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Faculty Profile: Dr. Amy Pinkham
Amy PinkhamDr. Amy Pinkham says schizophrenia is an important issue, but it doesn’t get much attention from researchers. She is hoping to change that.

“There’s not much attention or funding for schizophrenia research,” Pinkham said. “Often those with schizophrenia don’t experience the same level of advocacy that we see with other disorders, such as autism.”

People with schizophrenia tend to have pronounced social impairments, which can make it difficult for them to form and maintain relationships, and even have jobs. They have trouble with social cognition, which includes recognizing emotions and social cues, and it can be hard for them to engage in conversation and leave a good impression.

“Those types of things can lead to decreased quality of life,” Pinkham said. “People with schizophrenia have a really hard time functioning as part of society, and my research is focused on trying to figure out why that is. One of the ideas is that if we can improve their social cognition, we might also be able to improve function.”

Pinkham wants to find the areas of the brain that are most impaired and have the strongest influence on function, so that others can then target those in treatment.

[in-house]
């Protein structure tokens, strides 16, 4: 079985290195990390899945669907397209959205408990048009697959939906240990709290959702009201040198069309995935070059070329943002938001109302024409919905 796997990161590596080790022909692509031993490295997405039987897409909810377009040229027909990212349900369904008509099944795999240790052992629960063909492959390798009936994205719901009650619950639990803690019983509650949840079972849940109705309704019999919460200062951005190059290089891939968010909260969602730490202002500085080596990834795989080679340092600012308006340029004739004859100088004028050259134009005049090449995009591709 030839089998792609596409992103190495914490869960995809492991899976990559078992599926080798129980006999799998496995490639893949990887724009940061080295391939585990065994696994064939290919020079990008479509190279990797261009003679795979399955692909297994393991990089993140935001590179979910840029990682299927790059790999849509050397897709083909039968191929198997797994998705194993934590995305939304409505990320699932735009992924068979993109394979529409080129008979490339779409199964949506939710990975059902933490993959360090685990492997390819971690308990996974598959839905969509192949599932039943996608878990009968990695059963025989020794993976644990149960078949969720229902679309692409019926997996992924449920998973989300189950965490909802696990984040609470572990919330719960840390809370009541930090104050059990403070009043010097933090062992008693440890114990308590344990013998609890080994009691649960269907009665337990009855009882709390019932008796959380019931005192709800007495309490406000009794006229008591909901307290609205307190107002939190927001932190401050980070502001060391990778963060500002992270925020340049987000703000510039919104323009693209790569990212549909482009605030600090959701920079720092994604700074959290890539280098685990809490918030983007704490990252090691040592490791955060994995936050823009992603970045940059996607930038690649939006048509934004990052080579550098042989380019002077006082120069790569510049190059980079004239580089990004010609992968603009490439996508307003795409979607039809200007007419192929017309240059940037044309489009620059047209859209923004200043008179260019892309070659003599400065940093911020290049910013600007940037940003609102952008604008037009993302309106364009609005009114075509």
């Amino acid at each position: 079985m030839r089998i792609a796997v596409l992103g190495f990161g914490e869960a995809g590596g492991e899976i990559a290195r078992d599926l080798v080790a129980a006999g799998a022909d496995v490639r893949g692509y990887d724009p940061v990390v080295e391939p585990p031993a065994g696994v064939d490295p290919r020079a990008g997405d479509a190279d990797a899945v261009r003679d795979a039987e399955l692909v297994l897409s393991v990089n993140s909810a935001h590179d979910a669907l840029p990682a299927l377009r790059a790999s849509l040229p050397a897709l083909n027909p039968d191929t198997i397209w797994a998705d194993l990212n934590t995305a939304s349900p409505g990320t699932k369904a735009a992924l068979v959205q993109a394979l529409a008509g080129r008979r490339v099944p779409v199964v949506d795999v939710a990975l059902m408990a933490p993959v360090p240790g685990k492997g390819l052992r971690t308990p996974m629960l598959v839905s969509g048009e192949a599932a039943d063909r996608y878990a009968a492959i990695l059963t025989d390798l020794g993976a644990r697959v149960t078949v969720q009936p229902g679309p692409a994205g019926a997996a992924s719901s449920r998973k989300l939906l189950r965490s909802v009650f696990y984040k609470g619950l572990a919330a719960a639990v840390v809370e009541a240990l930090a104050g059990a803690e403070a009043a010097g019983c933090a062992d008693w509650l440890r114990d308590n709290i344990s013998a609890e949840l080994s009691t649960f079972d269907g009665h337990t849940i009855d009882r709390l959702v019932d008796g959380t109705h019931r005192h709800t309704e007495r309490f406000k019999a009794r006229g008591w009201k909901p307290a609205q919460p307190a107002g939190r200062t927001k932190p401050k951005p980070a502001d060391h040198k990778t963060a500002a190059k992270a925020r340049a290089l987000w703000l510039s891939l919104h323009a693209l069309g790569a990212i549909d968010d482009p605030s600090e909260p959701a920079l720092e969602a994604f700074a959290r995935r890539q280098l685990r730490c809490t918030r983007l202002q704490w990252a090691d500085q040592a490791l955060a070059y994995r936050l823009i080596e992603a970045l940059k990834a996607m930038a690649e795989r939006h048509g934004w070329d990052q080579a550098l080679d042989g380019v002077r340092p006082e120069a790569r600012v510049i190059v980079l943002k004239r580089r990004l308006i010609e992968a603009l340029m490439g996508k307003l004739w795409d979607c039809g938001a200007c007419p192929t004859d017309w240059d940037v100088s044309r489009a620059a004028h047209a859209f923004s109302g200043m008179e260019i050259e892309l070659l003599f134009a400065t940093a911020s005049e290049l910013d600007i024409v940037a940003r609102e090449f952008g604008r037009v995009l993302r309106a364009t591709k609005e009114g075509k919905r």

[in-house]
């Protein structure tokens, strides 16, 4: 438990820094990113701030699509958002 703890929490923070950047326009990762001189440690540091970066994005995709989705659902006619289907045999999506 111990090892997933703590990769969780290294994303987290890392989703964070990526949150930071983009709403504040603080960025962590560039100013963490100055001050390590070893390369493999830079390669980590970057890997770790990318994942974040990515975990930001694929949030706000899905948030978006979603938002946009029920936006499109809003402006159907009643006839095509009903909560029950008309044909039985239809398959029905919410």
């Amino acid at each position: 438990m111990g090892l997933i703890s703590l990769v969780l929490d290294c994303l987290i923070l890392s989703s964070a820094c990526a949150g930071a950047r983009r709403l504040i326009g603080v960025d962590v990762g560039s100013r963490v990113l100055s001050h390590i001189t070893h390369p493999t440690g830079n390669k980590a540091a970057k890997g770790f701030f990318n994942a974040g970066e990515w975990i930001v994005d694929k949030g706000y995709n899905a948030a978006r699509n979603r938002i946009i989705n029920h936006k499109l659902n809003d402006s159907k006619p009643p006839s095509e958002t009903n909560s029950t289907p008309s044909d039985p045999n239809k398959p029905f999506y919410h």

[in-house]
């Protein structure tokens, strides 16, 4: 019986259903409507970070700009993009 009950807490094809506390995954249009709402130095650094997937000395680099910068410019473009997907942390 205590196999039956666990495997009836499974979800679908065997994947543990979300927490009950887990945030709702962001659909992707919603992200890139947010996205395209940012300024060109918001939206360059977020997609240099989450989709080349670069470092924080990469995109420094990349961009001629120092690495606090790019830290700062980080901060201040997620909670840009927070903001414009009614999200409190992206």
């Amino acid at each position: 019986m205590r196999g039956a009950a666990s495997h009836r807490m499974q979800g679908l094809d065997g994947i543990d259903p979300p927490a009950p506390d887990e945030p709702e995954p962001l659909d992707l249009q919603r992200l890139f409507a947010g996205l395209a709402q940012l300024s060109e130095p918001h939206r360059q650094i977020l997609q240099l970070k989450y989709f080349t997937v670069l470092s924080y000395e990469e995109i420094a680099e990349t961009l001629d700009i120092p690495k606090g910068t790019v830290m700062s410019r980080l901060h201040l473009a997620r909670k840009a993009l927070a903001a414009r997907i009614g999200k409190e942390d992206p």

A number of designs for measuring social cognition currently exist, making it difficult to compare across studies. Pinkham, with a grant from the National Institutes of Health, is trying to identify the best existing measures of social cognition, making sure they are reliable and valid. Then she will identify a specific set of tests that will be best suited for use in clinical trials and that can be used to measure whether or not a treatment is effective. She also studies the neural basis of social cognitive impairments and has a special interest in how paranoia may impact social functioning, in both those who have schizophrenia and those who do not.

Pinkham earned her undergraduate degree in psychology at Texas A&M University and her graduate degree in clinical psychology at the University of North Carolina at Chapel Hill. She completed three years of post-doctoral training in neuroimaging at the University of Pennsylvania in its psychiatry department.

Since joining UT Dallas in 2014, Pinkham has worked on a number of collaborative studies with her husband, Dr. Noah Sasson, an associate professor in the School of Behavioral and Brain Sciences who studies autism.

“The research environment is so nice at UT Dallas,” Pinkham said. “The infrastructure is all in place, and the Office of Sponsored Projects makes things easy for us.”

In addition to conducting research, Pinkham teaches a research methods course at the graduate level, and abnormal psychology at the undergraduate level.

   
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